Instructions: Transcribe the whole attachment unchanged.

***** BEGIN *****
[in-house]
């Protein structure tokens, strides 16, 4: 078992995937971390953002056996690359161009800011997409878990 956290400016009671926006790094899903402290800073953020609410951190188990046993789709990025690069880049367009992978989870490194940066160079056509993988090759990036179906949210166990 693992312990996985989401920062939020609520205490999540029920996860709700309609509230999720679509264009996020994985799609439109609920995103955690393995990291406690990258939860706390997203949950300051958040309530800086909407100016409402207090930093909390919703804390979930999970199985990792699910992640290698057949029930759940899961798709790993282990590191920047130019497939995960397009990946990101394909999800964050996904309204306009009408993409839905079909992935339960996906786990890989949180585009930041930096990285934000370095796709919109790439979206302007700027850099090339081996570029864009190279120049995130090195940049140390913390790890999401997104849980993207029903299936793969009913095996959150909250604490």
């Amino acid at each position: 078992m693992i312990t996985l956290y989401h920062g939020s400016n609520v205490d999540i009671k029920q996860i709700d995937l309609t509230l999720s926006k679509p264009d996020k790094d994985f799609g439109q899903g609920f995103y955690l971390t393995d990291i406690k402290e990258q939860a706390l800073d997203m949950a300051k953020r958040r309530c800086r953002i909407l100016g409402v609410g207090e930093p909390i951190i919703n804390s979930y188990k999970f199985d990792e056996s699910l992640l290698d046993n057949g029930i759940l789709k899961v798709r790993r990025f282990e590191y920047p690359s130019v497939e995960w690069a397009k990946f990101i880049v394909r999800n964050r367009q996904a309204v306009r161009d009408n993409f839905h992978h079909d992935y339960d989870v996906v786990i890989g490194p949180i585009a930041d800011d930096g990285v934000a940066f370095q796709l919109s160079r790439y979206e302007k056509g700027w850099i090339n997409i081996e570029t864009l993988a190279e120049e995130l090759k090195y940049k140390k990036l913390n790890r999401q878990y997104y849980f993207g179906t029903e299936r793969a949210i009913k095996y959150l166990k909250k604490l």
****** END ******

[in-house]
């Protein structure tokens, strides 16, 4: 078992995937971390953002056996690359161009800011997409878990 956290400016009671926006790094899903402290800073953020609410951190188990046993789709990025690069880049367009992978989870490194940066160079056509993988090759990036179906949210166990 693992312990996985989401920062939020609520205490999540029920996860709700309609509230999720679509264009996020994985799609439109609920995103955690393995990291406690990258939860706390997203949950300051958040309530800086909407100016409402207090930093909390919703804390979930999970199985990792699910992640290698057949029930759940899961798709790993282990590191920047130019497939995960397009990946990101394909999800964050996904309204306009009408993409839905079909992935339960996906786990890989949180585009930041930096990285934000370095796709919109790439979206302007700027850099090339081996570029864009190279120049995130090195940049140390913390790890999401997104849980993207029903299936793969009913095996959150909250604490």
């Amino acid at each position: 078992m693992i312990t996985l956290y989401h920062g939020s400016n609520v205490d999540i009671k029920q996860i709700d995937l309609t509230l999720s926006k679509p264009d996020k790094d994985f799609g439109q899903g609920f995103y955690l971390t393995d990291i406690k402290e990258q939860a706390l800073d997203m949950a300051k953020r958040r309530c800086r953002i909407l100016g409402v609410g207090e930093p909390i951190i919703n804390s979930y188990k999970f199985d990792e056996s699910l992640l290698d046993n057949g029930i759940l789709k899961v798709r790993r990025f282990e590191y920047p690359s130019v497939e995960w690069a397009k990946f990101i880049v394909r999800n964050r367009q996904a309204v306009r161009d009408n993409f839905h992978h079909d992935y339960d989870v996906v786990i890989g490194p949180i585009a930041d800011d930096g990285v934000a940066f370095q796709l919109s160079r790439y979206e302007k056509g700027w850099i090339n997409i081996e570029t864009l993988a190279e120049e995130l090759k090195y940049k140390k990036l913390n790890r999401q878990y997104y849980f993207g179906t029903e299936r793969a949210i009913k095996y959150l166990k909250k604490l």